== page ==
During rehearsals, Astaire asked for advice on a particularly difficult piece of choreography. Pan suggested a ‘tap break’ that he thought might be suitable, and so one of Astaire’s most important collaborations was born. Astaire came to rely on Pan as his ‘ideas man’. Astaire not only valued Pan as a source and analyst for ideas; he also worked very closely together with Pan as a rehearsal partner and for purposes of fine tuning the dance routines. Pan already knew Rogers and her strengths and limitations and thus became an integral part of Astaire’s rehearsal team.

Astaire’s perfection and rehearsal habits have been said to be too stressful for many to cope with, yet Pan stood by Astaire in all rehearsals, stepping in for Rogers and even did her tap dancing off stage, which was added in post-production.While music and songs were known to be recorded before filming, Astaire’s tap dancing was also dubbed. Although Astaire was an accomplished performer, he was a perfectionist. He ‘over-dubbed’ his taps, recording his tap dancing live as he danced to previously recorded taps. This way, his tap dancing was flawless and the steps seen always matched up to the sounds heard.By 1934, Astaire began to gain control of choreography, allowing him to gradually change the general practise of tap dancing, giving him a chance to influence the genre.

Astaire’s style began to change as he was ageing. His style was more relaxed in the body and his footwork was no longer as intricate, taking more from the ballroom style. However, in the solo ‘One for My Baby’ from ‘The Sky’s the Limit’ (1943) Astaire danced as a drunk in a bar and used an element of jazz improvisation; instead of using a musical instrument to improvise with, he used his feet. His usual qualities used in his tap had dissolved, with Astaire instead exploring the possibility of making noise with his taps.Leaping on to the bar, Astaire tapped furiously to a blues rhythm slamming his taps up and down the bar.

Continuing this hard-driving tap dance on the floor, Astaire smashed glasses and kicked tables, venting his anger in different ways. While the solo is inspired by destructive anger, it transforms violence into grace and restores Astaire’s balance.This number shows how Astaire was an innovator and was not afraid of showing a different side of his character to the audience, breaking away from society’s perception of his elegant and graceful character.Astaire wove dancing into the plot so that it was not just incidental, but integral to it. Astaire said “Either the camera will dance, or I will.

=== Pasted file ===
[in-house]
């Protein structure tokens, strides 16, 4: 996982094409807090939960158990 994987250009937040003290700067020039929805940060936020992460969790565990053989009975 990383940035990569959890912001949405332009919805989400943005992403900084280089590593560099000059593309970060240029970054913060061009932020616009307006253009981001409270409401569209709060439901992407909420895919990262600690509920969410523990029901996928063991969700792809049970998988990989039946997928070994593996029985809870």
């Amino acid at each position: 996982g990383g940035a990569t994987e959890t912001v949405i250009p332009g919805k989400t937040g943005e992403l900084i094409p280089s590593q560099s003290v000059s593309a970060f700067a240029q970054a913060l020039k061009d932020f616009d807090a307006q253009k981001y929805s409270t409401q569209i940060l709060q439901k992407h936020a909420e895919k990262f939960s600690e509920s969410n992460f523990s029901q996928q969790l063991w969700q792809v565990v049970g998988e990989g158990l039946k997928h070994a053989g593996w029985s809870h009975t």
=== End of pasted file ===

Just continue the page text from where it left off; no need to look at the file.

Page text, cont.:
” (Mueller, J, 1985, page 26)Busby Berkeley was a well known producer of musicals of that time and in the filming of his musicals, he moved the camera around a lot. He became known for dance routines filled with cutaways to different areas of the stage, zooming into individual areas of the body such as the legs or face and quick takes. Astaire strove to change film practice so that he could be seen in full shot on screen. Pan and Astaire worked together on a film remake of the hit show “Gay Divorce”, entitled “The Gay Divorcee” in 1934. Together they established standards for both the content and camerawork of a whole new genre of film. They wove dance numbers into the plot and fine-tuned them for the camera.

Astaire also insisted that his full figure was always in the camera shot, so that the audience would get a better appreciation of the dance sequences.Astaire used few special effects as he felt this brought the audience further away from the theatre, however in ‘Bojangles of Harlem’ he used process photography to allow the effect of dancing with and against three shadows of himself.There were also very few cuts, to different points of view. As seen in ‘Swing Time’ the camera is on a crane to follow Astaire and Rogers up a flight of stairs from a lower dance floor to a higher one. This is the first time Astaire used this, as it would not have been as equally effective in the theatre.These are some of the ways that Astaire influenced tap as a performer he also influenced other performers such as Gene Kelly.

The fact that Kelly drew on Astaire’s dancing style and deliberately strove to ensure that his own dancing style was different to Astaire’s, shows that Astaire was paramount to the evolution of tap. Astaire has become a part of the history of tap due to the fact that he influenced other performers who have further shaped tap into the dance form that we know today. “Because the silver screen made Astaire automatically the most widely seen dancer in history, he unquestionably inspired more dance careers than can ever be accurately tallied.” (Kriegsman, A, 1987, page D1)